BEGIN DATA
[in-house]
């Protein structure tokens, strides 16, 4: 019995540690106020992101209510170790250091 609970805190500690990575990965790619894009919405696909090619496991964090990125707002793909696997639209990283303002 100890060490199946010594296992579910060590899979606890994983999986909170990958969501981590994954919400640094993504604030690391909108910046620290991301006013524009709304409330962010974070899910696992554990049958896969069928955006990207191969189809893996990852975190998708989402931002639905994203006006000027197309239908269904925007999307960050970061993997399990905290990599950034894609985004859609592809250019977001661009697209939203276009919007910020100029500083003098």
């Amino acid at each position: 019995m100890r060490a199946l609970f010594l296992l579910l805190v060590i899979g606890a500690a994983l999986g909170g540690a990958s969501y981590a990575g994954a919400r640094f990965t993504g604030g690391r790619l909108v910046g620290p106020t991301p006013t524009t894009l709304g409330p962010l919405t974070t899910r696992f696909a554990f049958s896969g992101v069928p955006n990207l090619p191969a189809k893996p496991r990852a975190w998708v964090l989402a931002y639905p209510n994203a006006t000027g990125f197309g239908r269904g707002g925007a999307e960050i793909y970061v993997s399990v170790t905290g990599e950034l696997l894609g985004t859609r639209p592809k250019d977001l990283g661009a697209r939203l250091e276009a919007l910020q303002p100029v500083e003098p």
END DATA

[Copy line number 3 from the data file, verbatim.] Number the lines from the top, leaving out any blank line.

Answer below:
């Amino acid at each position: 019995m100890r060490a199946l609970f010594l296992l579910l805190v060590i899979g606890a500690a994983l999986g909170g540690a990958s969501y981590a990575g994954a919400r640094f990965t993504g604030g690391r790619l909108v910046g620290p106020t991301p006013t524009t894009l709304g409330p962010l919405t974070t899910r696992f696909a554990f049958s896969g992101v069928p955006n990207l090619p191969a189809k893996p496991r990852a975190w998708v964090l989402a931002y639905p209510n994203a006006t000027g990125f197309g239908r269904g707002g925007a999307e960050i793909y970061v993997s399990v170790t905290g990599e950034l696997l894609g985004t859609r639209p592809k250019d977001l990283g661009a697209r939203l250091e276009a919007l910020q303002p100029v500083e003098p």